Traders are now investing under the assumption that interest rates will continue to be cut.
Traders are investing in derivatives that would produce a return if interest rates were to be at zero or below zero. Contracts for these derivatives increased to nearly 1.2 million. The number of contracts betting for low interest rates is at its highest point since 2011.
“People are trading things that imply negative rates are not just possible but reasonably probable,” said Josh Younger, head of U.S. interest-rate derivatives strategy at JPMorgan Chase & Co.
The Federal reserve has cut rates twice in the last quarter. Previous to these rate cuts, the last time that the Fed implemented this monetary policy was during the economic recession. There is a global trend to cut rates, with 16 central banks worldwide cutting rates in the third quarter.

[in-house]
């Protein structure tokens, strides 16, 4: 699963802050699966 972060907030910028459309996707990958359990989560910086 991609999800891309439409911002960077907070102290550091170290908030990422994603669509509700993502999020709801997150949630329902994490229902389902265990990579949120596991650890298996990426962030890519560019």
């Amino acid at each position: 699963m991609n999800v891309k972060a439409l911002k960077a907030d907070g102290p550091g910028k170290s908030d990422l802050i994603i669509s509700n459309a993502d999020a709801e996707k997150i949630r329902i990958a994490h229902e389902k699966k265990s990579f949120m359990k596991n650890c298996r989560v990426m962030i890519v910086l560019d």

Anxiety has been raised over whether the Fed has the capability to cushion the negative effects of a recession, since it has already lowered rates so much. Anxiety regarding the trade war between the U.S. and China has also many investors worry leading to expectations for a rate cut.
“It’s part of a broader story of increased uncertainty around FOMC policy action,” said Agha Mirza, global head of interest-rate products at CME Group